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Methanol research could help astrochemists measure magnetic fields

"We developed a model of how methanol behaves in magnetic fields, starting from the principles of quantum mechanics," astrochemist Boy Lankhaar said.

By Brooks Hays

Jan. 29 (UPI) -- New research into the chemical compound methanol could help astronomers measure magnetic fields found in the dense cosmic clouds of stellar factories.

By studying the behavior of faraway molecules, scientists can measure the temperature, pressure and movement of gas in the star-forming regions of distant galaxies. But scientists have struggled to measure magnetic fields.

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"When the biggest and heaviest stars are born, we know that magnetic fields play an important role. But just how magnetic fields affect the process is a subject of debate among researchers," Boy Lankhaar, an astrochemist at Chalmers University of Technology in Sweden, said in a news release. "So we need ways of measuring magnetic fields, and that's a real challenge. Now, thanks to our new calculations, we finally know how to do it with methanol."

Methanol molecules, CH3OH, were first identified as a potential scientific beacon several decades ago. The molecules are found around newborn stars and operate as a natural microwave laser, or maser, absorbing energy and remitting it in the form of strong but specific wavelengths.

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"The maser signals also come from the regions where magnetic fields have the most to tell us about how stars form," said Chalmers researcher Wouter Vlemmings. "With our new understanding of how methanol is affected by magnetic fields, we can finally start to interpret what we see."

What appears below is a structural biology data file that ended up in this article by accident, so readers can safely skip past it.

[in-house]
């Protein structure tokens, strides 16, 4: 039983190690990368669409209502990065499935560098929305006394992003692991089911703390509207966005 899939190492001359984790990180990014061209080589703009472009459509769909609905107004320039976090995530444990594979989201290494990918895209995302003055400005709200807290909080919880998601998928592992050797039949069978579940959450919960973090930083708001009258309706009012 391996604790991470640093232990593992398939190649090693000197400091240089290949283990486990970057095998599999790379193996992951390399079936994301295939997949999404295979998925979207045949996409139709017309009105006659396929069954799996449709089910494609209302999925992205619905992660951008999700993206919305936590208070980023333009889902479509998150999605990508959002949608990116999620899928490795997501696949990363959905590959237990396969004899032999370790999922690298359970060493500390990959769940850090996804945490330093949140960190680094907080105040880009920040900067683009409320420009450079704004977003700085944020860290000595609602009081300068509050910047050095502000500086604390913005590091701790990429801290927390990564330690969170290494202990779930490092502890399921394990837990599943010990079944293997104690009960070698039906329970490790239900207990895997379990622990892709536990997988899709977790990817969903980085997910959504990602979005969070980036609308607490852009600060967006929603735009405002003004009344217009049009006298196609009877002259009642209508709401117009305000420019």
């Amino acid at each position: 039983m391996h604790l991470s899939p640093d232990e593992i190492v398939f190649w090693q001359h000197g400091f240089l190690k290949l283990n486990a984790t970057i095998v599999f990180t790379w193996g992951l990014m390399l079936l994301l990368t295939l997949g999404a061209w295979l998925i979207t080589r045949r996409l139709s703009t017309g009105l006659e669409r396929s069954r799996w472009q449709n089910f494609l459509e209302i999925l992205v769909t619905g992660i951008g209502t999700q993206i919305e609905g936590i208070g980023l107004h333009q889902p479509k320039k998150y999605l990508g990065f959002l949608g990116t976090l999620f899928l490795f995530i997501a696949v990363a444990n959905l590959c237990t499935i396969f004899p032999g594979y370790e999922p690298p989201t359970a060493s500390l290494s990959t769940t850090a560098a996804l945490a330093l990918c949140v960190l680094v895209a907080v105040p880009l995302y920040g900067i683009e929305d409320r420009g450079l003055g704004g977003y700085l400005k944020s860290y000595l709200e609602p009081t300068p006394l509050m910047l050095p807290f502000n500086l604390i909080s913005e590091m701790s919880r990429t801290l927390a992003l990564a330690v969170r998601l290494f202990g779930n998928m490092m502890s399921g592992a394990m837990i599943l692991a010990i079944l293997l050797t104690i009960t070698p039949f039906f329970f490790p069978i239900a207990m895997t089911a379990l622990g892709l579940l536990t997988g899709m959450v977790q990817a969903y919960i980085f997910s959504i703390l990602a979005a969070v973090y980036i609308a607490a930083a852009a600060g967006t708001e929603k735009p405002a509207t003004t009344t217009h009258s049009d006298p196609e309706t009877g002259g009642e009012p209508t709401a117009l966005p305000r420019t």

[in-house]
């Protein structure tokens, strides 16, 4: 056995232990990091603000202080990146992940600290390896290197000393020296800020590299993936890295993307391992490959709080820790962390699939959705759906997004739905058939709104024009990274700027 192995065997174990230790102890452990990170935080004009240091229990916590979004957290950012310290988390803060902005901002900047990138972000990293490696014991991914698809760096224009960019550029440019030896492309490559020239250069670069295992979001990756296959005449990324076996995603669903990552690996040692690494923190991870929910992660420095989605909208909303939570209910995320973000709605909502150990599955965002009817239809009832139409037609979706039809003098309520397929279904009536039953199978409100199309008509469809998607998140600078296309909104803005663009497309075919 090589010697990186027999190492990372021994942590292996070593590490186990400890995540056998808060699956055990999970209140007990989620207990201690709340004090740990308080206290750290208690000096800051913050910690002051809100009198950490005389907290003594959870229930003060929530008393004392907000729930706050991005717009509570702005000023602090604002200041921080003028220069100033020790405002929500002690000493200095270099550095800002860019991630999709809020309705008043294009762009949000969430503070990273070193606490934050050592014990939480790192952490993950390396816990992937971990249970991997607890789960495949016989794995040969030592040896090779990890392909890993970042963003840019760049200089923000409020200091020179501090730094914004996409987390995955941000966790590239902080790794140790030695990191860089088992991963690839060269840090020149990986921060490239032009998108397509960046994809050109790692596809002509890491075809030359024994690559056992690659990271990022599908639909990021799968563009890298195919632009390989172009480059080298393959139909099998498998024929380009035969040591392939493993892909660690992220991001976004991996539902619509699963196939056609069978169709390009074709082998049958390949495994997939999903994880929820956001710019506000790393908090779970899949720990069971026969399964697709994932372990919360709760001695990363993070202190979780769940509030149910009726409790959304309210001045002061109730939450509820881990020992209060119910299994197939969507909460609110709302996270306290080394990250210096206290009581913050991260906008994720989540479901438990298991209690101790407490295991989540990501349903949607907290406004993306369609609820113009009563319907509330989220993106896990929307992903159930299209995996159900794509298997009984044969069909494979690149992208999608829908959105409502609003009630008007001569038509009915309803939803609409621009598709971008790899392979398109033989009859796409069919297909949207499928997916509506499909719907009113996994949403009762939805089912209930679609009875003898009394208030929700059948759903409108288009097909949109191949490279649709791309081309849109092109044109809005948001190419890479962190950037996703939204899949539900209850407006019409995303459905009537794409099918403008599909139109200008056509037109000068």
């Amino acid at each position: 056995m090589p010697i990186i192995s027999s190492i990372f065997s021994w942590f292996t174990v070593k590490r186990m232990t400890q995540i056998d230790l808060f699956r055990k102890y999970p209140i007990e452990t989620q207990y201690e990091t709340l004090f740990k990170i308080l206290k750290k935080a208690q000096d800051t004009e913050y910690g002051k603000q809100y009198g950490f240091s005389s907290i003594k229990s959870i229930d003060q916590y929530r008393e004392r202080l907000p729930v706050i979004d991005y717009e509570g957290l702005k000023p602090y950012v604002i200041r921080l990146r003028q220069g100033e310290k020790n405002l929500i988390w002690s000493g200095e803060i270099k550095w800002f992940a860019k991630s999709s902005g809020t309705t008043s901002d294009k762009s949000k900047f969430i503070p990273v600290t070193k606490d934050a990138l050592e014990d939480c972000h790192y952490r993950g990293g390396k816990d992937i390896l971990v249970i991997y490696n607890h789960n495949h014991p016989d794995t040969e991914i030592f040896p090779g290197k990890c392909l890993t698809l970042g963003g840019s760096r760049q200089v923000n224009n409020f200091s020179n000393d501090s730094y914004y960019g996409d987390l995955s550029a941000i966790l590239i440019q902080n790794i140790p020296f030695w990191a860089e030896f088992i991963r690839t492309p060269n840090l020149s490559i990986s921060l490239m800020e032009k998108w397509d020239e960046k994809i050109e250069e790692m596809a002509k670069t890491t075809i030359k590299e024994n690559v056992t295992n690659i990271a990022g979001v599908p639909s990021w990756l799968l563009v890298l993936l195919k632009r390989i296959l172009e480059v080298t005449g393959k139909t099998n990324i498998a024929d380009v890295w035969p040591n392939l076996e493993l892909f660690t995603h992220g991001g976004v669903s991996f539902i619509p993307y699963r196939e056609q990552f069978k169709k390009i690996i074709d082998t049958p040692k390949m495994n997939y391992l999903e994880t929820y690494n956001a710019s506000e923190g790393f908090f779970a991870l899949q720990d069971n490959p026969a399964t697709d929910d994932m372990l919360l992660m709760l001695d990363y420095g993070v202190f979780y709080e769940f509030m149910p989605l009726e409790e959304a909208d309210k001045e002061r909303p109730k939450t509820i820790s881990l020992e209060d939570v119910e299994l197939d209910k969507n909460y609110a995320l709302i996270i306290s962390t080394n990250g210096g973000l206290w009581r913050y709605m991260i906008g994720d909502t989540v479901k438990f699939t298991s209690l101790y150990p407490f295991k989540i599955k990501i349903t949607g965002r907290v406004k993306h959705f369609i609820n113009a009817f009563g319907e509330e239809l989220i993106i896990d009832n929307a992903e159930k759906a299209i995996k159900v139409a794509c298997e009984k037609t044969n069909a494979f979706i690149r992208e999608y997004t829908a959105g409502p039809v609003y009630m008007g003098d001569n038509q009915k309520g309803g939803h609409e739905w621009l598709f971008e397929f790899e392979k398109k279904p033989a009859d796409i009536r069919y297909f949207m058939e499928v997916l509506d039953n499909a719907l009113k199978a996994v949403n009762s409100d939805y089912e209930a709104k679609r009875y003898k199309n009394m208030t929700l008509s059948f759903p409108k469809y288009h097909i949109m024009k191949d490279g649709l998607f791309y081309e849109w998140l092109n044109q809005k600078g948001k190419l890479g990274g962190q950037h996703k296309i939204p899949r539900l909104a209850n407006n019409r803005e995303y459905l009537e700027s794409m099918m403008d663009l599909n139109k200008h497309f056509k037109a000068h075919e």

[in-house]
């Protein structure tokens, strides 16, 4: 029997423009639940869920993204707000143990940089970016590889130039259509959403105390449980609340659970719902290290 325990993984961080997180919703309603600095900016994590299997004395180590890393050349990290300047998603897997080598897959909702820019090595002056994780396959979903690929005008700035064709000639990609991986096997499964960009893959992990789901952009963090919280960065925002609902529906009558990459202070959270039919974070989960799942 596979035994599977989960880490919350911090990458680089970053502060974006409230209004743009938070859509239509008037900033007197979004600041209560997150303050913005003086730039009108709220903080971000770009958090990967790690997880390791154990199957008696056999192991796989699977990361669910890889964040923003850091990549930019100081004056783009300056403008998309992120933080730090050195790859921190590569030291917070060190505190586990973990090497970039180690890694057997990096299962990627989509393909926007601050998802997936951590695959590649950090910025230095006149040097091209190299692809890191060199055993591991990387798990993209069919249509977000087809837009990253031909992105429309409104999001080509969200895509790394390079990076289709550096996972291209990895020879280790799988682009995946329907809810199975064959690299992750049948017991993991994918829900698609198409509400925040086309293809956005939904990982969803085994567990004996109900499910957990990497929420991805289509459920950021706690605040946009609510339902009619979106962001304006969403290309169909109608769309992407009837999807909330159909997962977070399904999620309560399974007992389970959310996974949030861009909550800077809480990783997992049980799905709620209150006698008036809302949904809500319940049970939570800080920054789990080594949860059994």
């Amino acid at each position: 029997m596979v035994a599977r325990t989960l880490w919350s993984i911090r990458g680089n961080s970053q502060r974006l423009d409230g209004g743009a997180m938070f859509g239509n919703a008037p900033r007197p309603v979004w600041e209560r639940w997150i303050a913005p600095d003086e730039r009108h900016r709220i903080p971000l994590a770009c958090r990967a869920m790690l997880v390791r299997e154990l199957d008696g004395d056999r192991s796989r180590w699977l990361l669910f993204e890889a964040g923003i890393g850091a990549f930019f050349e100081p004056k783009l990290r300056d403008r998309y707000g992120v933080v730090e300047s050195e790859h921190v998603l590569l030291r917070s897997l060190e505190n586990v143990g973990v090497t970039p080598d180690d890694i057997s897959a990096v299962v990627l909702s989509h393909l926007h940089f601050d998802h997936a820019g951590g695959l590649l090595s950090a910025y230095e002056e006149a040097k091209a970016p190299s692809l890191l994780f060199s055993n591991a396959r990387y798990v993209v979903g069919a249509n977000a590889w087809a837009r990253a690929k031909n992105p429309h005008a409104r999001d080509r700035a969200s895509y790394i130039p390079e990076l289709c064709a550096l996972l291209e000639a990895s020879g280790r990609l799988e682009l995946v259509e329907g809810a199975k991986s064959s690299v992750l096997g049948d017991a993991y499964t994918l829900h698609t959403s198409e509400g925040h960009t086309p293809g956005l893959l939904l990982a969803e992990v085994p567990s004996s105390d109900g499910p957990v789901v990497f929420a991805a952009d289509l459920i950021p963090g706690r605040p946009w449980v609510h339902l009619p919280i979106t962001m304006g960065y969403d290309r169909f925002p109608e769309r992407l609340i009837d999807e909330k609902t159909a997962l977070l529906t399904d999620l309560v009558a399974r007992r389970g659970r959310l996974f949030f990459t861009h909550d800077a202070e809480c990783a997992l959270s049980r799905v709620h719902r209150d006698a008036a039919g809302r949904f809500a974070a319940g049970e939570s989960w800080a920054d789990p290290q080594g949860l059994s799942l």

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Previous efforts to study interactions between methanol and magnetic fields in the lab have encountered a variety of problems, so scientists decided to build a theoretical model instead. Scientists incorporated both theory and previous experimental data into the new model.

"We developed a model of how methanol behaves in magnetic fields, starting from the principles of quantum mechanics," said Lankhaar. "Soon, we found good agreement between the theoretical calculations and the experimental data that was available. That gave us the confidence to extrapolate to conditions we expect in space."

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Their analysis of a rather simple molecule proved surprisingly complex, but their efforts could inspire a new problem-solving approach in the field of astrochemistry.

Researchers published their findings this week in the journal Nature Astronomy.

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